Wearing Cochrane evidence: a personal story of impact

Rebecca Selby, a mum of three, shares how a Cochrane Review impacted her family. Cross-posted from the Cochrane Blog.

When I went into labour with our middle son at 32 weeks' gestation, I was given steroid injections to give his lungs the best possible chance in the outside world. When George was born he spent almost a month in intensive care and spent time on full ventilation and CPAP (continuous positive airway pressure). He had a series of infections and I am sure that the boost to his lungs from the steroid medication is what saved him. It is highly unlikely that he would be our 8-year-old little boy now without the treatment. A fact for which we will all be eternally grateful!

I started university in September to study Biology with Science and Society and was looking at the Cochrane site when I learned about the meaning behind the Cochrane logo. Each horizontal line within the logo represents the results of one study, while the diamond represents the combined result, the best estimate of whether the treatment is effective or harmful. The diamond sits clearly to the left of the vertical line representing “no difference”, therefore the evidence indicates that the treatment is beneficial. This “forest plot” within the logo illustrates a systematic review (originally published by Crowley et al. and subsequently updated) that was influential in increasing use of corticosteroids in women who are about to give birth prematurely. This simple intervention has probably saved thousands of premature babies – including my son.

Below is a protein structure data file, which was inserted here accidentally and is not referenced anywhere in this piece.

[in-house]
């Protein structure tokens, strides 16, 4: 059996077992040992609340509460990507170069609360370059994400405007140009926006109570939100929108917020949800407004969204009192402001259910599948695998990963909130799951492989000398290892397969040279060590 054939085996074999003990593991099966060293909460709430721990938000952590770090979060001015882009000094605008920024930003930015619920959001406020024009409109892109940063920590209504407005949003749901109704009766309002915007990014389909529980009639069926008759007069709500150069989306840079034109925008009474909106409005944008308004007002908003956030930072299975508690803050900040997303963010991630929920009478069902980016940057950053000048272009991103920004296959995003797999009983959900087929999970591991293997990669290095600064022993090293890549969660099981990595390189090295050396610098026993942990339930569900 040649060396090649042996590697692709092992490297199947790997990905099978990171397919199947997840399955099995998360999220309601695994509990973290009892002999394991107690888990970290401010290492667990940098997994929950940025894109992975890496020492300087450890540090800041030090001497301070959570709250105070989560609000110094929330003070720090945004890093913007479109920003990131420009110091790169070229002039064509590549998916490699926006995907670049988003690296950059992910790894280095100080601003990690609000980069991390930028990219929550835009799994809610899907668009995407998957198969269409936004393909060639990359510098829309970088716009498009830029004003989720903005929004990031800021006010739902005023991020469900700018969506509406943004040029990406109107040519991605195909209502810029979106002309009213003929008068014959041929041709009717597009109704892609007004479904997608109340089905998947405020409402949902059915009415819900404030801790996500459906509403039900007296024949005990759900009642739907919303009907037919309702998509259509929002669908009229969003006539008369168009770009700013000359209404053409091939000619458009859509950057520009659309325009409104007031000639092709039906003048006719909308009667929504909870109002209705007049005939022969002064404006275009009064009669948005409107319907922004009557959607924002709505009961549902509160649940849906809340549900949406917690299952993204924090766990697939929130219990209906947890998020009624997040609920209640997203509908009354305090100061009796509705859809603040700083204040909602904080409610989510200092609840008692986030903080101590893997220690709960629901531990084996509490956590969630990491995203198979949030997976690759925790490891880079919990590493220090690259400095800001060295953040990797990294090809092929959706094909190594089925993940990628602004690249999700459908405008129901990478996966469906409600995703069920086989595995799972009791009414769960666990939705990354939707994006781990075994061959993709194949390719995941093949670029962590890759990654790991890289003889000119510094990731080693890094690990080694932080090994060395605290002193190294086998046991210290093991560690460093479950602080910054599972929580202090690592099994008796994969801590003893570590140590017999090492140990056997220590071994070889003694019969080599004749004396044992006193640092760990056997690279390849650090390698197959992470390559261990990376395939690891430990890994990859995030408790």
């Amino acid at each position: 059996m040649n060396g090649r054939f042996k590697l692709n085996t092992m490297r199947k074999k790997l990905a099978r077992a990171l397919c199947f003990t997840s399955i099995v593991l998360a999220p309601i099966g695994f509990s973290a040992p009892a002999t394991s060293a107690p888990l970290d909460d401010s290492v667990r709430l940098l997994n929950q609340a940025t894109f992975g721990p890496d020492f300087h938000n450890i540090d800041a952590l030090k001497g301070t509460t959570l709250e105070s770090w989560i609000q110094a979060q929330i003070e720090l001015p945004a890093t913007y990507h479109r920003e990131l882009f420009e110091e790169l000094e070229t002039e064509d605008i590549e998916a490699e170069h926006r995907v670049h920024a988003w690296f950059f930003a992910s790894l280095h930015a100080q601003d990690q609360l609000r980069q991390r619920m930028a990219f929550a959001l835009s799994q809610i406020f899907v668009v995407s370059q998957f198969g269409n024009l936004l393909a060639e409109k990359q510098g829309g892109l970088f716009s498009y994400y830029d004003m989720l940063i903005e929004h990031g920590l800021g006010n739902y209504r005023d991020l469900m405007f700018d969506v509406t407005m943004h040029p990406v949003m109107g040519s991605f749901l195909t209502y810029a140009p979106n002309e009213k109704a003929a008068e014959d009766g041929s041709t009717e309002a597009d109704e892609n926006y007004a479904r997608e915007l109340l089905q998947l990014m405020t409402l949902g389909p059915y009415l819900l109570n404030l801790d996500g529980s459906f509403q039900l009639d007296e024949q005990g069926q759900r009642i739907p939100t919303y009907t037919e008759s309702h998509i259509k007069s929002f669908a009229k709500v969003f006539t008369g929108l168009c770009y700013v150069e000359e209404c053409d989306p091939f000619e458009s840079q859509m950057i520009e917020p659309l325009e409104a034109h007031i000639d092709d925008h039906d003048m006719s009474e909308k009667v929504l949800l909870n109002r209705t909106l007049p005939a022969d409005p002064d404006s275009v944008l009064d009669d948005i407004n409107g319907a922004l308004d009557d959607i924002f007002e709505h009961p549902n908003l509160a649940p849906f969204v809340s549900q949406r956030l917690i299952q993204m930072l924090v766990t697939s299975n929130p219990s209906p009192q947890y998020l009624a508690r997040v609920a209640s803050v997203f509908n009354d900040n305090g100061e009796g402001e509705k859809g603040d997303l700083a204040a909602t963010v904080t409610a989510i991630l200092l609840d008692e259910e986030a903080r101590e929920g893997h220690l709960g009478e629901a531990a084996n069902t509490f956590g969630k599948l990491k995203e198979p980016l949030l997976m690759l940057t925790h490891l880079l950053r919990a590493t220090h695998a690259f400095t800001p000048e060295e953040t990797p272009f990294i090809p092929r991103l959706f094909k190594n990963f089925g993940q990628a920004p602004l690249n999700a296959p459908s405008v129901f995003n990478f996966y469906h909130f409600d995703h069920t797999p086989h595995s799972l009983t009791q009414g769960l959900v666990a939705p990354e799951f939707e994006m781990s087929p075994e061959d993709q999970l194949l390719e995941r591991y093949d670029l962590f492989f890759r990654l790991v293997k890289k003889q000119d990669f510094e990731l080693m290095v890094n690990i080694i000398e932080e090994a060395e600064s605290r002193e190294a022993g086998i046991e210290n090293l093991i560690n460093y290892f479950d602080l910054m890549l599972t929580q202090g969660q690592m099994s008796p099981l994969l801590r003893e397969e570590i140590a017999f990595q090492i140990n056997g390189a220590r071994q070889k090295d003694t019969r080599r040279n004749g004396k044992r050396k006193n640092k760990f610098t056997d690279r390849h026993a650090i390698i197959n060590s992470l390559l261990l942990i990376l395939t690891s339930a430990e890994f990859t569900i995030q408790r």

I was really drawn to the symbolism in this logo and the personal connection I have with it. The thought that all signs pointed to little to no benefit until you put all of the information together is brilliant.  Sometimes you need to step back and look at the bigger picture!  My husband has since incorporated the inner circle of the Cochrane logo into a tattoo and I am planning my design with the forest plot for next year.

Thank you to all the Cochrane reviewers for making a difference.

Rebecca Selby (@BeccaSelby)

Thursday, January 7, 2016
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